Glucose, lipid, liver enzyme, and adipokine profiles were evaluated in serum. The levels of glucose, triglycerides, total cholesterol, aspartate aminotransferase (AST), and alanine aminotransferase (ALT) were analyzed using an automated clinical chemistry analyzer (DRI-CHEM NX700, Fujifilm Corp., Tokyo, Japan) according to the manufacturer’s instructions. The levels of leptin and adiponectin were determined using Quantikine® ELISA kits (catalog no. MOB00 and MRP300, respectively; R&D Systems, Inc., MN, USA) according to the manufacturer’s instructions.

2.4. Determination of Hepatic Lipid Content

Lipids were extracted according to the method of Folch et al. [24] with slight modifications. Briefly, liver tissue (100 mg) was homogenized in 800 µL of methanol–chloroform solution (1:2, v/v) and 200 µL of distilled water. The hepatic mixture was vortexed and centrifuged at 12,000 rpm for 10 min. The lower phase of the mixture was separated and dried using nitrogen gas. The concentrations of triglyceride and total cholesterol in the liver were analyzed using commercial kits (catalog no. AM157S and AM202, respectively; Asan Pharmaceutical, Seoul, Korea).

2.5. Real-Time Polymerase Chain Reaction (PCR) Analysis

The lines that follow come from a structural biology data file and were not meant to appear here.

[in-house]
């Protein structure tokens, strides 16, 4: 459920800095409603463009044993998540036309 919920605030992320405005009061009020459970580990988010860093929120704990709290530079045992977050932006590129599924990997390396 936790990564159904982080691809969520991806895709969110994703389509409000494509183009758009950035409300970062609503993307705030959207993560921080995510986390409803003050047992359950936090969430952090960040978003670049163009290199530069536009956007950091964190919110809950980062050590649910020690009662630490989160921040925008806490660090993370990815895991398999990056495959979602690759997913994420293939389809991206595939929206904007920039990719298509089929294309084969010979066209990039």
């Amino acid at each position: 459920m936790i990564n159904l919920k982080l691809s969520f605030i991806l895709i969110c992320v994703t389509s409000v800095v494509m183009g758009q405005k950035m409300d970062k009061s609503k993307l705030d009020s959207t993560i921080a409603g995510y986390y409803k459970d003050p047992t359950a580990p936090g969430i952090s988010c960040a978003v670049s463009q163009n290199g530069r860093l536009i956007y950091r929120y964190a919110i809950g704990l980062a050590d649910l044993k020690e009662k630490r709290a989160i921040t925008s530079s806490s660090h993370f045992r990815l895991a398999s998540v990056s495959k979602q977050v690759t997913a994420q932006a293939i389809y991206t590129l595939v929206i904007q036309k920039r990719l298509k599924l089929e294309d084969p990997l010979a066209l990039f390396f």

Total RNA was extracted from mesenteric adipose tissue using QIAzol lysis reagent (cat. no. 79306; Qiazen, Venlo, Netherlands) and reverse-transcribed to complementary DNA using a commercial reverse transcription kit (cat. no. 4368814; Applied Biosystems, Waltham, MA, USA) according to the manufacturer’s instructions. PCR amplifications were performed on a StepOnePlus™ Real-Time PCR System (Applied Biosystems Inc., Bedford, MA, USA) using an SYBR Green PCR Master Mix (cat. no. 4367659; Applied Biosystems Inc., Bedford, MA, USA). The sequences of the sense and antisense primers were as follows: 5′-ACAGTCCAGCCTTTGAGGATAG-3′ and ′-GACACAGAAAGGCCAGTACACA-3′ for sterol regulatory element-binding protein-1c (SREBP-1c); 5′-GGCAGCAGTTACACCACATAC-3′ and 5′-TCATTACCTCAATCTCAGCATAGC-3′ for acetyl-CoA carboxylase (ACC); 5′-GTACAGGCTGAAGGAGGACACT-3′ and 5′-TGAGATGTGGATACCACCAGAG-3′ for fatty acid synthase (FAS); 5′-CTGACCTACTACTTCAAGGGCAGT-3′ and 5′-GGGAGTCTGTATGAATACCTCTGC-3′ for stearoyl-CoA desaturase-1 (SCD-1); 5′-AGGAGCTCCAAGACTCTAGACAAC-3′ and 5′-CAAAGTCTCTCTCAGGTAGCACTG-3′ for peroxisome proliferator-activated receptor-γ coactivator-1α (PGC-1α); 5′-CAGTGGGGAGAGAGGACAGA-3′ and 5′-AGTTCGGGAACAAGACGTTG-3′ for peroxisome proliferator-activated receptor α (PPARα); 5′-CCAGGCTACAGTGGGACATT-3′ and 5′-GAACTTGCCCATGTCCTTGT-3′ for carnitine palmitoyltransferase-1 (CPT-1); 5′-ACAATGAATACGGCTACAGCAACAG-3′ and 5′-GGTGGTCCAGGGTTTCTTACTCC-3′ for glyceraldehyde-3-phosphate dehydrogenase. The relative gene expression levels were calculated by the 2−ΔΔCt method.